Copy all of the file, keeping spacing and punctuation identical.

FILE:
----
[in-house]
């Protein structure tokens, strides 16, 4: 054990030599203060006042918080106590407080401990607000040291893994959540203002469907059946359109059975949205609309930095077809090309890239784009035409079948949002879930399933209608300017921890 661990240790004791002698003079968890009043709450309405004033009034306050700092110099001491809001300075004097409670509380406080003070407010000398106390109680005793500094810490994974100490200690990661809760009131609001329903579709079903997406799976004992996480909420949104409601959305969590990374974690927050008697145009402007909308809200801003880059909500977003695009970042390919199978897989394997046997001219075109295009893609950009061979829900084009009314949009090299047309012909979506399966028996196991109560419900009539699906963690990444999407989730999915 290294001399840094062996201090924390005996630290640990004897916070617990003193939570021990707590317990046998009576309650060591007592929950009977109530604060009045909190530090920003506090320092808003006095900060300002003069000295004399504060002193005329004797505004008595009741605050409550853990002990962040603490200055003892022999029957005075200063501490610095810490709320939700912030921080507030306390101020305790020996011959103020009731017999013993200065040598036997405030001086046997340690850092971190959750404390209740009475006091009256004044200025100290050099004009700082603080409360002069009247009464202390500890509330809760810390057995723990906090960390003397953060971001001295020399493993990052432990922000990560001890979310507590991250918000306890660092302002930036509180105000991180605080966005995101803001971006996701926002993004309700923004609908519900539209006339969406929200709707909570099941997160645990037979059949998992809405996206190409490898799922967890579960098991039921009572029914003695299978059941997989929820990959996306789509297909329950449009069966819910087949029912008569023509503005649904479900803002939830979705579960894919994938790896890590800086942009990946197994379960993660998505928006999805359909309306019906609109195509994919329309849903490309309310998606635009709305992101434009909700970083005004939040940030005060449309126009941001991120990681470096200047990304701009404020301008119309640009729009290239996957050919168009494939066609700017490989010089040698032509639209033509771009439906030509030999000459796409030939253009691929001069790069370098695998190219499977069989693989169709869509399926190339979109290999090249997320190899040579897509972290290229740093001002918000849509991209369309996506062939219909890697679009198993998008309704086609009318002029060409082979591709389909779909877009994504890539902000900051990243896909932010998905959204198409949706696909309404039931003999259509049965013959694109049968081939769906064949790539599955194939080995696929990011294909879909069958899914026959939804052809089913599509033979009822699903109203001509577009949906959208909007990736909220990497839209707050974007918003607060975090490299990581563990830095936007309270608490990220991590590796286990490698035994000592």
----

[in-house]
């Protein structure tokens, strides 16, 4: 054990030599203060006042918080106590407080401990607000040291893994959540203002469907059946359109059975949205609309930095077809090309890239784009035409079948949002879930399933209608300017921890 661990240790004791002698003079968890009043709450309405004033009034306050700092110099001491809001300075004097409670509380406080003070407010000398106390109680005793500094810490994974100490200690990661809760009131609001329903579709079903997406799976004992996480909420949104409601959305969590990374974690927050008697145009402007909308809200801003880059909500977003695009970042390919199978897989394997046997001219075109295009893609950009061979829900084009009314949009090299047309012909979506399966028996196991109560419900009539699906963690990444999407989730999915 290294001399840094062996201090924390005996630290640990004897916070617990003193939570021990707590317990046998009576309650060591007592929950009977109530604060009045909190530090920003506090320092808003006095900060300002003069000295004399504060002193005329004797505004008595009741605050409550853990002990962040603490200055003892022999029957005075200063501490610095810490709320939700912030921080507030306390101020305790020996011959103020009731017999013993200065040598036997405030001086046997340690850092971190959750404390209740009475006091009256004044200025100290050099004009700082603080409360002069009247009464202390500890509330809760810390057995723990906090960390003397953060971001001295020399493993990052432990922000990560001890979310507590991250918000306890660092302002930036509180105000991180605080966005995101803001971006996701926002993004309700923004609908519900539209006339969406929200709707909570099941997160645990037979059949998992809405996206190409490898799922967890579960098991039921009572029914003695299978059941997989929820990959996306789509297909329950449009069966819910087949029912008569023509503005649904479900803002939830979705579960894919994938790896890590800086942009990946197994379960993660998505928006999805359909309306019906609109195509994919329309849903490309309310998606635009709305992101434009909700970083005004939040940030005060449309126009941001991120990681470096200047990304701009404020301008119309640009729009290239996957050919168009494939066609700017490989010089040698032509639209033509771009439906030509030999000459796409030939253009691929001069790069370098695998190219499977069989693989169709869509399926190339979109290999090249997320190899040579897509972290290229740093001002918000849509991209369309996506062939219909890697679009198993998008309704086609009318002029060409082979591709389909779909877009994504890539902000900051990243896909932010998905959204198409949706696909309404039931003999259509049965013959694109049968081939769906064949790539599955194939080995696929990011294909879909069958899914026959939804052809089913599509033979009822699903109203001509577009949906959208909007990736909220990497839209707050974007918003607060975090490299990581563990830095936007309270608490990220991590590796286990490698035994000592």